So that's the general concept of a pricing structure at a recreational paintbal facility, but there is still one more very important thing to discuss. Actually this is the most important part. This part will, in my opinion, separate the optimally successful fields from the less than optimally successful fields (and possible failures). It has to do with how you price the various components, specifically the paintballs. We know that the "average player" tends to spend and "average amount" for a day of fun at a paintball field. We've determined that we need to price our products, such that the average player will purchase these components and end up with approximately 600 paintballs.

So using the $60 average for our area, theoretically we could charge $35 for field fees, $10 for rentals, and $12/bag of 500. That would be close to $60 and would be close to the amount of paintball we said would be optimum. We could offer bags of 100 for $3, so people could get the extra 100 to achieve 600 for $60. As you can see, you could play around with these prices many different ways and still end up with everything your customer need including 600 paintballs for $60.

But there are some fundamental problems with our example. First, $35 for field fees is going to seem high for your potential customers. They are going to look at that and say, "that's $45 and I haven't even bought any paintballs yet". That's a problem and that might scare away a lot of people before they even give your field a try. Second, at $12/500 (and probably $45/case of 2,000, paintballs are real cheap. So when your customer is having fun shooting a lot of paintballs, he's going to think to himself, "hey, I only do this once in a blue moon, another $12 isn't going to break me. I think I'll get another 500 paintballs and really go nuts." Short sighted fieldowners would think, "Hey, that's great! My customer just went from spending the average $60, to spending $72." But fieldowners that are trying to achieve an atmosphere that the majority of players are going to enjoy, will realize that they are actually hurting the long term success of their business by pricing paintballs so cheap that it is relatively easy to purchase another bag of 500 or two.

Therefore, a more successful pricing strategy will have the field fees and rental rates "reasonable" and will price paintballs at a level that purchasing many more than the amount the fieldowner determines to be the optimal amount, become prohibitive. I suggest having paintballspaintballs available in bags of 100 as well (for a slightly premium price) so players can buy another 100 or 200 towards the end of the day if they want to. A bag of 500 should be priced such that two or three players will feel they want to "share" that extra bag towards the end of the day, rather than so cheap that a single player won't think too much about purchasing another 500 paintballs for the last hour or two of play.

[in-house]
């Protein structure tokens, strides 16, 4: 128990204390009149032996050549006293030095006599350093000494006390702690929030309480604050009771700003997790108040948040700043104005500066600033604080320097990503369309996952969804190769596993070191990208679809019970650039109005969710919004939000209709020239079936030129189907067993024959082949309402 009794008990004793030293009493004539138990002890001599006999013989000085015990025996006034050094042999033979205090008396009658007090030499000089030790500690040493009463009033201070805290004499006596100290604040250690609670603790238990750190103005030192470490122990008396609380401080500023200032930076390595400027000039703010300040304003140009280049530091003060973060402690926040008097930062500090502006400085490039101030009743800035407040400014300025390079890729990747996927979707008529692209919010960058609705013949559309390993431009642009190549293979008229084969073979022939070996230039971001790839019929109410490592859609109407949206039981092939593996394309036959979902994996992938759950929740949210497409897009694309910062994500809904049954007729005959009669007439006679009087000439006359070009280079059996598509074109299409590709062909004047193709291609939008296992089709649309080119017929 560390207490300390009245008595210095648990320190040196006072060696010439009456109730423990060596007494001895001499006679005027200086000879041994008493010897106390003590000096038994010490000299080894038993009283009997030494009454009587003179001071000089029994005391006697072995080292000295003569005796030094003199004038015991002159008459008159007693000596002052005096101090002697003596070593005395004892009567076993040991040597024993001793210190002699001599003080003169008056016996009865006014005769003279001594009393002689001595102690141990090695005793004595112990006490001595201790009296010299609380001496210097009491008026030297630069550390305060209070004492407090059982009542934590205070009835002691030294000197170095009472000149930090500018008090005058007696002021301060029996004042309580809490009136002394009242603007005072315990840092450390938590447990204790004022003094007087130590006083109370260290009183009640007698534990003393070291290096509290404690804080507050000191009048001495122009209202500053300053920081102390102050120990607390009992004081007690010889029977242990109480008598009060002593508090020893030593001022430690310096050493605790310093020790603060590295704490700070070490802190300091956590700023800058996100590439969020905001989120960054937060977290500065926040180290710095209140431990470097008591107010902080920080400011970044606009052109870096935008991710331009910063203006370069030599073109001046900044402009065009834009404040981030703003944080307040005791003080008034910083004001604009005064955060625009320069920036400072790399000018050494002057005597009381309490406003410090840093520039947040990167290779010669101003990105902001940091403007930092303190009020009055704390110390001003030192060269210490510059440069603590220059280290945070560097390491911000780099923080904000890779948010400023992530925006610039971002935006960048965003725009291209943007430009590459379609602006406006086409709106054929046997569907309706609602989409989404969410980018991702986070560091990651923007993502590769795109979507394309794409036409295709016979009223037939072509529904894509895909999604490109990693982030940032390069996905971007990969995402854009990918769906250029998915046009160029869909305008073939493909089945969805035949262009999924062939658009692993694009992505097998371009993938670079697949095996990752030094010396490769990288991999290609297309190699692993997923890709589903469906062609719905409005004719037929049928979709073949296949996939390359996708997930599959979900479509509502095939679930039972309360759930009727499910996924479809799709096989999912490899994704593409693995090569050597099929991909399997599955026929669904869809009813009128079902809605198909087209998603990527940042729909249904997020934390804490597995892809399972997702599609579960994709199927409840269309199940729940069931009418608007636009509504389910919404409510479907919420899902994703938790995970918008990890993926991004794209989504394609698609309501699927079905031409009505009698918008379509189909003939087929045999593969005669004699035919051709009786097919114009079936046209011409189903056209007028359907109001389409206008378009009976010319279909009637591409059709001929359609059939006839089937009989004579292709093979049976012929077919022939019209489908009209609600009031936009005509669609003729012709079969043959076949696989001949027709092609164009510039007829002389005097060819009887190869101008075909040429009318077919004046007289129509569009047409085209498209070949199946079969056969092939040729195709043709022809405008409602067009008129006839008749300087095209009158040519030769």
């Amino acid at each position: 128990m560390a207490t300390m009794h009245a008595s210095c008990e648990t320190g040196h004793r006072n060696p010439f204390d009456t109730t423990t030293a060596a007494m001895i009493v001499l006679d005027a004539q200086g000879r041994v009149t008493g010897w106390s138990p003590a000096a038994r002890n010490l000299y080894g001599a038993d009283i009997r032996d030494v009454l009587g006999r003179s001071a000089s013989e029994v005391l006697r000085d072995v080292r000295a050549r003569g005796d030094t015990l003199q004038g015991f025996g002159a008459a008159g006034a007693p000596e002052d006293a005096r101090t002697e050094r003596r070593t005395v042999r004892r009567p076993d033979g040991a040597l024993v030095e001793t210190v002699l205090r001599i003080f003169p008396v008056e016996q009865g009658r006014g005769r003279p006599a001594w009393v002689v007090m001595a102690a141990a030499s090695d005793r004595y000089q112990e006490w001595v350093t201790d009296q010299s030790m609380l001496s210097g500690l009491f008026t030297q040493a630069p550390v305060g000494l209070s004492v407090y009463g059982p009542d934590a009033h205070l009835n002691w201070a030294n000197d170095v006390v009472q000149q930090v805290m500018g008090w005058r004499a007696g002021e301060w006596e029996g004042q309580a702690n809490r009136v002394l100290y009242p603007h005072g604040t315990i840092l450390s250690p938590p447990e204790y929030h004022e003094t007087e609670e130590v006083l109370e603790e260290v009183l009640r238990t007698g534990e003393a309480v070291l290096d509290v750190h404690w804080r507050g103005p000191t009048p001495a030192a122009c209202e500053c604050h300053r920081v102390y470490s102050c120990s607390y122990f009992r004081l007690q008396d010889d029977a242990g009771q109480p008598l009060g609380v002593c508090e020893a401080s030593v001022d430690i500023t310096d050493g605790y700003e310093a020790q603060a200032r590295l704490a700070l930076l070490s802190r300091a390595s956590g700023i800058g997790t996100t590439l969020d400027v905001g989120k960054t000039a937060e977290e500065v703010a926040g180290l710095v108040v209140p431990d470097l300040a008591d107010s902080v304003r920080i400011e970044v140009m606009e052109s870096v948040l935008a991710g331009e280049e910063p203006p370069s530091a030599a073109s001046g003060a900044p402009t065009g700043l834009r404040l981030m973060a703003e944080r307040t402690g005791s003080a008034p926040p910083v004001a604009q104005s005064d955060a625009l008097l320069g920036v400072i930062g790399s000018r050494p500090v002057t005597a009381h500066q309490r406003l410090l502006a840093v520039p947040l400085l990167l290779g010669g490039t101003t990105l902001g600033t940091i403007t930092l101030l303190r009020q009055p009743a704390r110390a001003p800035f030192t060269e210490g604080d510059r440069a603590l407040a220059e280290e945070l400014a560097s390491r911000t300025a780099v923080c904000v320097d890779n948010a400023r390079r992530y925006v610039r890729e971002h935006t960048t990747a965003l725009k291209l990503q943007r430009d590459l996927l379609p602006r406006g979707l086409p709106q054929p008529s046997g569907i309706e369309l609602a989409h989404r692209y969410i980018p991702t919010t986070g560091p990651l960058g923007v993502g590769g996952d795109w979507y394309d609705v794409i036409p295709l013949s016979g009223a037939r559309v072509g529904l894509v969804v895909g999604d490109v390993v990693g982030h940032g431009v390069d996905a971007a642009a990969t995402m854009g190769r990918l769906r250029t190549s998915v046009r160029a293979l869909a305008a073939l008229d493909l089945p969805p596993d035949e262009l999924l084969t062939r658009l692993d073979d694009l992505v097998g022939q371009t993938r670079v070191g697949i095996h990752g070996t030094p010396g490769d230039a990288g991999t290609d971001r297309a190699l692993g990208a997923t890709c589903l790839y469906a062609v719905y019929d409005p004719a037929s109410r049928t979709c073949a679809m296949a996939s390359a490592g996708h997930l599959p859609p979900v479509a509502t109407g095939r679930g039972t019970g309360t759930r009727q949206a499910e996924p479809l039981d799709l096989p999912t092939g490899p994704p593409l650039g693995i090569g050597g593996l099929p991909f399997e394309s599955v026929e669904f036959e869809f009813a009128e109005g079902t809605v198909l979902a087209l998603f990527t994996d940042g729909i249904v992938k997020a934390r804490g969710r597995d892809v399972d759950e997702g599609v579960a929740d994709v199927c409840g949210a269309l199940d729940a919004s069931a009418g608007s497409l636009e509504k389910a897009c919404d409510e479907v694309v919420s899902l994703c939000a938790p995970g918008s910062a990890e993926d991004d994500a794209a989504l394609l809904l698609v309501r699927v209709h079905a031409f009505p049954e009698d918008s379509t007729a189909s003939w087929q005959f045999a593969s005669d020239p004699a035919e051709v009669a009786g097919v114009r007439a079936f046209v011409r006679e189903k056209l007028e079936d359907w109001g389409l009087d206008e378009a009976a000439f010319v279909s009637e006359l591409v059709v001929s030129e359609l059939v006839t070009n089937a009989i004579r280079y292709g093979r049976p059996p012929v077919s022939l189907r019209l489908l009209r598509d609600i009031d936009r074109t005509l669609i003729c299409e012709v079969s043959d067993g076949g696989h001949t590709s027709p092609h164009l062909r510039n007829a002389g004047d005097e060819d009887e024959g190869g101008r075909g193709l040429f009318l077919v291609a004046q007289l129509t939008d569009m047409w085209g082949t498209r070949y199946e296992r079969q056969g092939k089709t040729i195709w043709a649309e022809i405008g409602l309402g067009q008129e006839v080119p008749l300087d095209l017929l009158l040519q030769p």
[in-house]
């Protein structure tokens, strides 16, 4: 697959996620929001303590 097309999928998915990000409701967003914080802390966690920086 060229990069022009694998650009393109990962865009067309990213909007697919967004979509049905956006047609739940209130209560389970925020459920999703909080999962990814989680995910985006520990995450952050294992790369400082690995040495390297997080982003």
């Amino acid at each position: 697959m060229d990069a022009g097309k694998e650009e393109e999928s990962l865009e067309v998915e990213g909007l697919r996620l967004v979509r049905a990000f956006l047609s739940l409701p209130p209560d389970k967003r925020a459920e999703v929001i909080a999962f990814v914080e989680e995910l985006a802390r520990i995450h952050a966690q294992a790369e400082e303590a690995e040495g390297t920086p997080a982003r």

I won't go into specific dollar amounts that you should price you paintballs at. Knowing what you've learned from reading this article (if anything of value) you can come up with your own formula. You can see what our pricing structure looks like by checking out our website, ( ) but keep in mind that this is based on what the average player tends top spend on a day of fun at a recreational paintball field in our area. Your area's demographics may be different and prices may need to be adjusted accordingly.

I just want to backtrack momentarily and talk about "packages" (cause I promised I would). I don't have a problem with offering packages. When we first opened our field, years ago, we offered three separate packages. Each included field fees, rentals, all day CO2 or air, lunch (yes we provide lunch for everyone), and varying amounts of paintballs. Small price breaks for the larger packages were offered. We also sold paintballs separate at the same prices we sill sell at today. This worked OK, except for the fact that it was a little too complicated for our first time players (which we have many of). Our customers spent too much time scratching their heads and asking us for advice on which package would be right for them. It was annoying for us and confusing for our customers. It didn't take us too long to abandon the idea and offered only one package with 100 paintballs and everything else needed. This made it simpler for our customers and ourselves. I think a year later we took the 100 paintballs out of the package altogether and lowered the package price accordingly (actually we slipped a slight price increase in, but no one seemed to notice). We found we were bagging too many bags of 100's, which is time consuming.